Jurors recommended a 22-year prison sentence for a 22-year-old Tulsa man they convicted of second-degree murder and a related firearm charge in the 2018 shooting of a longtime family acquaintance west of downtown Tulsa.

The jury deliberated for about two hours Wednesday before returning a guilty verdict against Levi Dunkin for the Oct. 5, 2018, death of Jerry Caudill, who was shot in his right leg and died in the 200 block of South 33rd West Avenue.

Jurors recommended a 16-year sentence on the murder count and six years for possession of a firearm while under Oklahoma Department of Corrections supervision.

Dunkin was serving a deferred sentence for two Tulsa County drug-related charges and possession of stolen property at the time of Caudill’s death.

District Judge Dawn Moody will sentence him in the murder case on Sept. 30.

Jurors were able to consider alternative theories of first-degree manslaughter.

Assistant Public Defender Jason Lollman said during his closing argument Wednesday that “Mr. Dunkin has given me permission to concede” guilt of manslaughter and that Dunkin expected he would go to prison. However, he said he did not believe that Dunkin had a “clear disregard for human life” when he fired at Caudill, who arrived at the residence around daybreak while apparently under the influence of methamphetamine.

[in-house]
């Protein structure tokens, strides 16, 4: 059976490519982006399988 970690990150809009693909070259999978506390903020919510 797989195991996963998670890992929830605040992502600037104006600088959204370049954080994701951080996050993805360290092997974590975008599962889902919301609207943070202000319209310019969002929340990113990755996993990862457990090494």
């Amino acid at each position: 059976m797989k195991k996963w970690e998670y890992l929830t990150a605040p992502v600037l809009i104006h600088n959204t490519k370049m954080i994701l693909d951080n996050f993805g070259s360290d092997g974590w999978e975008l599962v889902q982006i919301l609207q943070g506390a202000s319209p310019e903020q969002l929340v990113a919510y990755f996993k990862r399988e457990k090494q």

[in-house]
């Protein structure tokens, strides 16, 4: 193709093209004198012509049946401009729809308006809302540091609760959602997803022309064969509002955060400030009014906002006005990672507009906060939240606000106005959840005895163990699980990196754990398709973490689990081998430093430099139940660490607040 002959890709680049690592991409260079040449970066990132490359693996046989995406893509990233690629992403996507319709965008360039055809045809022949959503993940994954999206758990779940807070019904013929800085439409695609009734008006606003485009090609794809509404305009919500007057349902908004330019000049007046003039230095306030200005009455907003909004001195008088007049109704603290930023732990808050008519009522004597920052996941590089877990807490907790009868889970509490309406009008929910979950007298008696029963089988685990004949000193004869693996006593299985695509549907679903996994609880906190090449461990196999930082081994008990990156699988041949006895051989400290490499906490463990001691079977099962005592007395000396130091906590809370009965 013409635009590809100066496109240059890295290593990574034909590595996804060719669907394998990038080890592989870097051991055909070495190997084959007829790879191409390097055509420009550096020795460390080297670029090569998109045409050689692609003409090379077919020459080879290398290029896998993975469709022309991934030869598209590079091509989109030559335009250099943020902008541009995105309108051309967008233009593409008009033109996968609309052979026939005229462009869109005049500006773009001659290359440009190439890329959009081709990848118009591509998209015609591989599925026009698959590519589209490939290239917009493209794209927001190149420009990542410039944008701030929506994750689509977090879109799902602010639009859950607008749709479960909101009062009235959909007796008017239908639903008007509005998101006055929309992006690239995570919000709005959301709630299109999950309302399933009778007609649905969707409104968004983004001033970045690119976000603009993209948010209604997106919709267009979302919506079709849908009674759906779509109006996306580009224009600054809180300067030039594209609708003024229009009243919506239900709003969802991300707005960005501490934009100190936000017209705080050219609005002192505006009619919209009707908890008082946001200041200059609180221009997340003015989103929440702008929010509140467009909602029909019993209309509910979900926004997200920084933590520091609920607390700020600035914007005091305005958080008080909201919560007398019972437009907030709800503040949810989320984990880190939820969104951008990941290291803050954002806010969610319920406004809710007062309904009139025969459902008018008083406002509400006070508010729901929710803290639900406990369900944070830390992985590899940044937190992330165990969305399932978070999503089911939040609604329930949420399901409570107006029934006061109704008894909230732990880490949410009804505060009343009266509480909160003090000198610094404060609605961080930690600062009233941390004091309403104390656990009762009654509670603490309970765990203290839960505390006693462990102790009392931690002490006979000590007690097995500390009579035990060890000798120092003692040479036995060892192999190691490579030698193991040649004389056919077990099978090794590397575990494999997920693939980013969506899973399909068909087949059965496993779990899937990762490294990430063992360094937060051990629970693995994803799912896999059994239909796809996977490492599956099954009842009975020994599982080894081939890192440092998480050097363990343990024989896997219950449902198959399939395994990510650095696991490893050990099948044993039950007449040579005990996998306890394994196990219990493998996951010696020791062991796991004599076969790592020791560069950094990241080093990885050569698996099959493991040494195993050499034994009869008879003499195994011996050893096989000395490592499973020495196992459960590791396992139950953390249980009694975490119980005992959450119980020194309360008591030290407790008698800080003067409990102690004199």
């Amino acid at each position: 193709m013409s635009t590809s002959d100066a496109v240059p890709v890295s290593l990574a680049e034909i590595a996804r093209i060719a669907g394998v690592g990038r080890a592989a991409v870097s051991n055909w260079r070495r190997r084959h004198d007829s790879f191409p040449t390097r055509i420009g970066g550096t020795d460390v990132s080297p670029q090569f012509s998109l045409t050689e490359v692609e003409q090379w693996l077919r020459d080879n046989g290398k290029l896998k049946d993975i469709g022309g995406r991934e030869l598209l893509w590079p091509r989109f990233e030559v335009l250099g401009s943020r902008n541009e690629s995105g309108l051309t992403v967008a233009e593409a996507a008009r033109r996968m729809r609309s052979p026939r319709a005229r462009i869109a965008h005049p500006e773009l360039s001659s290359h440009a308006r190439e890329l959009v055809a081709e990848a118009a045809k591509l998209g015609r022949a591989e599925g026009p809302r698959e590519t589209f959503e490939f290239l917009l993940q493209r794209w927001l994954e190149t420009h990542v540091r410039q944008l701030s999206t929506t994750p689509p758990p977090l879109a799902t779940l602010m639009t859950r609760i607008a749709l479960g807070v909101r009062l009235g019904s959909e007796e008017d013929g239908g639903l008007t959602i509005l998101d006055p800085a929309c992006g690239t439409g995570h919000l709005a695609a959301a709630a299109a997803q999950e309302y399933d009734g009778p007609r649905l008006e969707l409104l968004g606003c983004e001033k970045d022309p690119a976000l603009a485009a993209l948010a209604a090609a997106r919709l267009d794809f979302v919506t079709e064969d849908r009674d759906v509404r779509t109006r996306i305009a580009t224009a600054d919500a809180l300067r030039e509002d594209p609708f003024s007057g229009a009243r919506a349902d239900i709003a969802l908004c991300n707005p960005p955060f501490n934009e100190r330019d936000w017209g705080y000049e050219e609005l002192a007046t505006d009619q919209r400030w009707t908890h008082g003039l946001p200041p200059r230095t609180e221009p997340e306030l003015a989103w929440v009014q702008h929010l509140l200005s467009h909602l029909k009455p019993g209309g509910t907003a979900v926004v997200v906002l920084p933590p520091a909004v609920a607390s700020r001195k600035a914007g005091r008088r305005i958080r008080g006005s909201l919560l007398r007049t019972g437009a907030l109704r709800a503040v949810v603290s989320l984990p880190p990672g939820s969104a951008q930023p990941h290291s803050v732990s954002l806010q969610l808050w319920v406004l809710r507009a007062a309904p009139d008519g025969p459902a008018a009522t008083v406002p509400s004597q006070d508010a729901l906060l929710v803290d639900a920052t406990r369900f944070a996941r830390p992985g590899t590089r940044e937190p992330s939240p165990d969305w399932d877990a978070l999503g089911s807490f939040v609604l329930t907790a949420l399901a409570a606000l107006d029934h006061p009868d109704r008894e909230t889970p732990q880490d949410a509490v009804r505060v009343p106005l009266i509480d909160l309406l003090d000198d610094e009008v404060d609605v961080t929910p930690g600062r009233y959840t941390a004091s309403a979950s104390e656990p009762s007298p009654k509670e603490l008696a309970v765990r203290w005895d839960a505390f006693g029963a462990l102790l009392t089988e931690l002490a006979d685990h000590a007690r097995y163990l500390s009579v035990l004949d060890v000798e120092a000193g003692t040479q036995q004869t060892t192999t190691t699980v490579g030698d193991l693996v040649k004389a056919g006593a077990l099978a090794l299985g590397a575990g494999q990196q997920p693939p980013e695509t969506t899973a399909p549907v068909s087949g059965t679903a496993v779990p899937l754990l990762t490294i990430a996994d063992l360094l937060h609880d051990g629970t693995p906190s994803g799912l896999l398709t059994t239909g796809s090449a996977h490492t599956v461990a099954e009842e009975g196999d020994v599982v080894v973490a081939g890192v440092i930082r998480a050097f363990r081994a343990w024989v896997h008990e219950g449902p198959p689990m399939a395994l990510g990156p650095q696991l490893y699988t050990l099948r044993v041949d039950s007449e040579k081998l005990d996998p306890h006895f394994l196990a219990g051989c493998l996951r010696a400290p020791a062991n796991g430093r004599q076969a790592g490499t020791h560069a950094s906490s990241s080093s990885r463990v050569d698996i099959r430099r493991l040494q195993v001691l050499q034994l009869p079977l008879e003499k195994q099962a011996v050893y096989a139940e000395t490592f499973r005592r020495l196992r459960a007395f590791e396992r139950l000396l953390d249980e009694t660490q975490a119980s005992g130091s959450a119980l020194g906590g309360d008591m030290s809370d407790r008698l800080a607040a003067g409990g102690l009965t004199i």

Lollman also said Dunkin had heard from someone else that Caudill planned to rob him and believed that his unannounced appearance after receiving that information could have caused Dunkin to conclude that Caudill would attempt to commit a crime.

But Assistant District Attorney Kevin Gray said Caudill used to date Dunkin’s mother and at one point even lived at the residence where he was killed, meaning he and Dunkin knew each other well.

He said Dunkin’s phone call to a relative of Caudill’s provided a probable reason for why the shooting took place, as he was heard saying he was weighing out drugs and that “I just didn’t want (Caudill) there” while doing so.

Gray said Dunkin fired what the latter described to a Tulsa police homicide detective as a “warning shot” that made Caudill decide to leave the house before Dunkin fired again, striking Caudill in the leg and ultimately killing him. He said “rumors and innuendo” about a possible crime and Caudill’s struggles with methamphetamine use don’t justify Caudill’s dying in the driveway of a residence where he used to live.

“When you point a gun at someone and pull the trigger, bad things happen,” Gray said. “Levi Dunkin didn’t have a right to kill Jerry Caudill. But he did, and it’s a crime.”

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